LMB scientists are engaging at in-person public events again after a long hiatus throughout the pandemic
In-person public engagement took a hit during the pandemic. This meant either ceasing plans entirely or rapidly modifying activities to work for an online audience. With so much academic learning happening during the pandemic on screens though, there was the additional challenge of people’s ‘digital fatigue’ for public engagement to face.
In-person engagement is now slowly emerging from its hibernation and events are on the rise.
British Science Week 2022 (11th – 20th March)
Earlier in March during British Science Week, some of our scientists brought both existing and brand-new activities into primary schools. Exciting work from Madeline Lancaster’s group on brain development and organoid models was shared with children using a brain matching activity and evolutionary tree. In addition, Madeline also gave the children a live dissection of colourful jelly brains, resembling how staining is used in science to identify certain proteins.
With help from Andrew Beale in the O’Neill group, children were shown frogspawn at various magnifications using a DinoLite microscope – the same model used in the LMB’s Microscopes4Schools Competition (previously the Science Image Award). The children asked all kinds of questions on body clocks and about other microscopic organisms.
Anna Albecka-Moreau from the James’ group helped children understand viral infections using the Virus Wars: Antibodies Strike Back learning resource. In addition, Meng Wang and LMB alumnus Sarah Caddy, taught younger children about viruses and antibodies.
Anna had the following reflections on the new challenges faced by scientists as they take part in public engagement in schools again.
“It was a bit worrying to go into the school and interact with nearly a hundred children. But teachers do it every day. The children had a great time asking lots of questions and having fun with the pipetting activities”
Cambridge Festival 2022 (31st March – 10th April)
The Cambridge Festival was fully digital last year. The LMB adapted engagement activities for this transition by giving a virtual live tour of the building and creating a digital version of the primary school activity, Worms Are Cleverer Than You Think!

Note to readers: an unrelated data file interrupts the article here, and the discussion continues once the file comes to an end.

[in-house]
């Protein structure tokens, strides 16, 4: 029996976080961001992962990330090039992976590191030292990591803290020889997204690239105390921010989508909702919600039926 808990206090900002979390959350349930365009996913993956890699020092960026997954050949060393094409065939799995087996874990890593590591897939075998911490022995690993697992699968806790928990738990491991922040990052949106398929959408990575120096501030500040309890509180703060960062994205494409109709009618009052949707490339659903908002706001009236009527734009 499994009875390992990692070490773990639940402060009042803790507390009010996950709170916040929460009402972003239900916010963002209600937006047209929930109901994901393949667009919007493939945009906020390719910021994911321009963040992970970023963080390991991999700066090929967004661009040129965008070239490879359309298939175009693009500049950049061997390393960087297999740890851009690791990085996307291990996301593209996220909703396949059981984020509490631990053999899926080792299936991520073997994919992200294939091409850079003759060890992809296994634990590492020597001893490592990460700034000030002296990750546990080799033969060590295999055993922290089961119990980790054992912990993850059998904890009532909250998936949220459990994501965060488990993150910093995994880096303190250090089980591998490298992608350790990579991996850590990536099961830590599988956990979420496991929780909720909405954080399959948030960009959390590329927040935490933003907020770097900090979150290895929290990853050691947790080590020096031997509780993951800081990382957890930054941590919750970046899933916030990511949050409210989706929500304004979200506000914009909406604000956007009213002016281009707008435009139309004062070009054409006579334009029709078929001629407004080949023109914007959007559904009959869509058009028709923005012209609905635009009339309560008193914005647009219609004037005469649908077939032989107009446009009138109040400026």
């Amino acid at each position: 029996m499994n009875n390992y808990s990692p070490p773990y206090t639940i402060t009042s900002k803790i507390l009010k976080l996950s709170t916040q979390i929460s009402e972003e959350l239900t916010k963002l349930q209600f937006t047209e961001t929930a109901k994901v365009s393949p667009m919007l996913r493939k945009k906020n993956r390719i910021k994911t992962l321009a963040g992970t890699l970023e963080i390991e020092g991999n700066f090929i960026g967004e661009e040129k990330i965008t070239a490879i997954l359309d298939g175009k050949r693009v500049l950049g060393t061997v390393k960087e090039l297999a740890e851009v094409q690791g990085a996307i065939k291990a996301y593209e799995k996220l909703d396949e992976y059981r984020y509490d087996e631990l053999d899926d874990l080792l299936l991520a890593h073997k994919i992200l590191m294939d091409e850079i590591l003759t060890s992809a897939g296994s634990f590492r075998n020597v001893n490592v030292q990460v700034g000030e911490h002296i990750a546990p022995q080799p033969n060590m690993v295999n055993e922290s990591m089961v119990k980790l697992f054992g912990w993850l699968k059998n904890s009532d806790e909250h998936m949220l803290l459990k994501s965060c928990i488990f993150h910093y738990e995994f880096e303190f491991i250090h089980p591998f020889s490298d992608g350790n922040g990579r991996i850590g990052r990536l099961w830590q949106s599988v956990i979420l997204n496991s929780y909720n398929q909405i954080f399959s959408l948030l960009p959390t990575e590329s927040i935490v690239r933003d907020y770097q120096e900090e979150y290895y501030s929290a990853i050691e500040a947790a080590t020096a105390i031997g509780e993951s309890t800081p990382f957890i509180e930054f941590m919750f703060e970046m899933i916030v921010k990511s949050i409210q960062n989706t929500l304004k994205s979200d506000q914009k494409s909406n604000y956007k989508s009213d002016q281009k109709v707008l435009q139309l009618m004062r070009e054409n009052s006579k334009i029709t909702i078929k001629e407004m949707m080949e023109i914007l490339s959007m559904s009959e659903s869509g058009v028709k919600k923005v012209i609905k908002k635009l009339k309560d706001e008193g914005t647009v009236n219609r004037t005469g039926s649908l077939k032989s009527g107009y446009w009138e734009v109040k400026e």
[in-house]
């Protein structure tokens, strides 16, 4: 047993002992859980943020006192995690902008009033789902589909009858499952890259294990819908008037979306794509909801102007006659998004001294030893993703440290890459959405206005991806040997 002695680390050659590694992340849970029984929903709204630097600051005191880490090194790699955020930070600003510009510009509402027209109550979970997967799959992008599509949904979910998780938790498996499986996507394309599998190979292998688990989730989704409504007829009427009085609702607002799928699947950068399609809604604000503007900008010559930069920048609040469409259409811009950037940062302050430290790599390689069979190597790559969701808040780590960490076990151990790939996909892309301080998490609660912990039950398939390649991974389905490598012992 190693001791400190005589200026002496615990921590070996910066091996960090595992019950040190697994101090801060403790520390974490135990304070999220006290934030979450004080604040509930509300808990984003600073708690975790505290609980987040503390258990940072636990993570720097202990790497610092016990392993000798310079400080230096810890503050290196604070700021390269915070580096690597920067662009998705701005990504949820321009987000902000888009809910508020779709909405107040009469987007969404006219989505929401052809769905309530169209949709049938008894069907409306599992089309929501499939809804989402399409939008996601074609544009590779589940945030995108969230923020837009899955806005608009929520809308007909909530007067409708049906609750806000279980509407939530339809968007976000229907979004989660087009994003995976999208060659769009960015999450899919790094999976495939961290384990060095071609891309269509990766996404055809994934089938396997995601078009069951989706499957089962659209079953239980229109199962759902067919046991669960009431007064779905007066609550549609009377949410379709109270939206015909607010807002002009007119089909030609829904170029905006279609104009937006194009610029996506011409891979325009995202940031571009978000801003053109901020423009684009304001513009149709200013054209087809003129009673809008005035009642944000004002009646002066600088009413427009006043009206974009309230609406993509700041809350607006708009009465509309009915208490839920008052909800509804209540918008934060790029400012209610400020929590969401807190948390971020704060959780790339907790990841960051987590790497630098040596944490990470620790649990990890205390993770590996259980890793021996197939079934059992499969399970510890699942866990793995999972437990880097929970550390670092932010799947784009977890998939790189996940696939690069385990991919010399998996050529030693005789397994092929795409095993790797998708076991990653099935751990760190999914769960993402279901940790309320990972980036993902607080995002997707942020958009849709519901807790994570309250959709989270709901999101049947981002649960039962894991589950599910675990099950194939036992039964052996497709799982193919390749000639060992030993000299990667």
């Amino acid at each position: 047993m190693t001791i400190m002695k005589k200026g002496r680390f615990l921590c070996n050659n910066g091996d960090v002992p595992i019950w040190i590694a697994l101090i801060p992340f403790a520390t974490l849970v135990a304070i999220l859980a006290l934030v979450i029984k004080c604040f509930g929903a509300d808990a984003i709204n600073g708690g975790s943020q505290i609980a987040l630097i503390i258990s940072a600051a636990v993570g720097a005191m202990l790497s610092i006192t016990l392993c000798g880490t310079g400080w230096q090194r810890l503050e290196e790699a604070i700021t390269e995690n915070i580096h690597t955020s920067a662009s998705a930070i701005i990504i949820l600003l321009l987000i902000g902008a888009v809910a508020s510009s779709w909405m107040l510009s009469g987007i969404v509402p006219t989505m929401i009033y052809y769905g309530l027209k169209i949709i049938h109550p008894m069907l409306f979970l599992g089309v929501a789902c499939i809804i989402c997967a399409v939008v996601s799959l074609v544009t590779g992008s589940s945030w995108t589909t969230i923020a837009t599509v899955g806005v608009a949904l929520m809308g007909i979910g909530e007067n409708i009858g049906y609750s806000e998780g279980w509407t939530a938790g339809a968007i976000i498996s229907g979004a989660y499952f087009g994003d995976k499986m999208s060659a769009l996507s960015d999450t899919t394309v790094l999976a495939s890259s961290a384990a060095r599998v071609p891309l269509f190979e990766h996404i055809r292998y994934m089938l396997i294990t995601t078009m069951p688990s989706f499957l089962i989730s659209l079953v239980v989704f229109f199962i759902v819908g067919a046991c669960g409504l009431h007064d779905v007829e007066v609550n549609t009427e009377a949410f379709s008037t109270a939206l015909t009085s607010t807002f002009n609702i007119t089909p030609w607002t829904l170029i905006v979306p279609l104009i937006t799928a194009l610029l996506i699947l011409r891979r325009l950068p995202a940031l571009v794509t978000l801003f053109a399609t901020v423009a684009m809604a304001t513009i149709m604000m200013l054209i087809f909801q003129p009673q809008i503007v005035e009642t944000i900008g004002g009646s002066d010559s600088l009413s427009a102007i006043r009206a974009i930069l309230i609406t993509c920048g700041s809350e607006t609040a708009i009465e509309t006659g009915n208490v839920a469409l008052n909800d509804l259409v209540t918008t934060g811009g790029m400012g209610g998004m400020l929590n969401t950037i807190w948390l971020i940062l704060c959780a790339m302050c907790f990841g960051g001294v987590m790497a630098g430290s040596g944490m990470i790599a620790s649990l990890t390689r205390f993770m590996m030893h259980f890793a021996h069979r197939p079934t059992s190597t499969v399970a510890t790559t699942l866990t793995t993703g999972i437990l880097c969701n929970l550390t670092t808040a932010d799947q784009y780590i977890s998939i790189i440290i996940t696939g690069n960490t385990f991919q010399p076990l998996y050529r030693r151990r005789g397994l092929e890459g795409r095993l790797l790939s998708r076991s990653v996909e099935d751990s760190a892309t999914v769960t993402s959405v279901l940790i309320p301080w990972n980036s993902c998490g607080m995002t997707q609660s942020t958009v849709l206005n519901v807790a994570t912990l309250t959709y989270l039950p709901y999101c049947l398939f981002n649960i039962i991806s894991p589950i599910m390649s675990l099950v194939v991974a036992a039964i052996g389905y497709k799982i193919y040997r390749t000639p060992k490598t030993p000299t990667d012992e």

The Worms were back at this year’s festival, remaining online and also shared with primary schools as an Easter holiday activity. Our scientists also participated in a festival-wide ‘Meet the Researcher’ event at the University of Cambridge.
“I really liked the back in person format. I could see that kids’ and parents’ excitement was building when I was talking about organoids but really exploded when they handled the organoids and looked at them through the microscope. This triggered more curiosity and questions. They could have a feeling of how small mini-brains are – way smaller than their expectations of a “mini” brain.” – Ilaria Chiaradia
According to festival organisers, overall numbers of visitors were lower when compared to pre-pandemic years – largely due to ongoing concern about increased cases of COVID-19. However, attendees who did come gave positive feedback on the stalls and events. Thanks to Rose Westhorpe, Clinton Lau, Heidy Chen and Ilaria Chiaradia for taking part!
In addition to this in-person event at the festival, Kim Liu, a researcher in the Protein and Nucleic Acid Chemistry Division at the LMB, gave a talk on synthetic biology at the Intellectual Forum, run by Jesus College. He discussed how scientists could ethically ‘break the rules’ of the genetic code to include more building blocks for life and what positive impact this could have on science and human health. At the last hour, this event was moved online after being planned initially as a hybrid talk at Jesus College. Yet despite the change, as observed by Kim, this opened up the invitation to a broader audience than before who asked some intriguing questions both on the biology and his career towards the field from his background in chemistry.
Why does in-person public engagement matter?
Public engagement is a valuable tool which can provide the space to break down existing barriers to science. Engaging in new ways outside a laboratory – and an academic setting – can help scientists to discuss the importance of their work with local communities and non-scientific audiences. This two-way dialogue is essential when building the LMB’s trustworthiness as a scientific institute, as well as nurturing the understanding our audiences have of the ground-breaking research we do. Sharing these findings with open discussion and creative activities, rather than solely informing the chosen audience, holds potential to show the true relevance of the work we do at the LMB to both people’s individual lives and within their communities.
Finding the right way to tell scientific stories to broad audiences within the public domain is a rewarding challenge. It is also one which requires constant dynamic and adaptive thinking, similar to that within scientific research. Successful engagement work allows target audiences to see themselves in the scientific world with the help of a more relatable lens. Often, it’s at events like these that a spark in interest begins, and may even create a future scientist.
Thanks to LMB Visual Aids and the Mechanical Workshop for helping create these activities with us.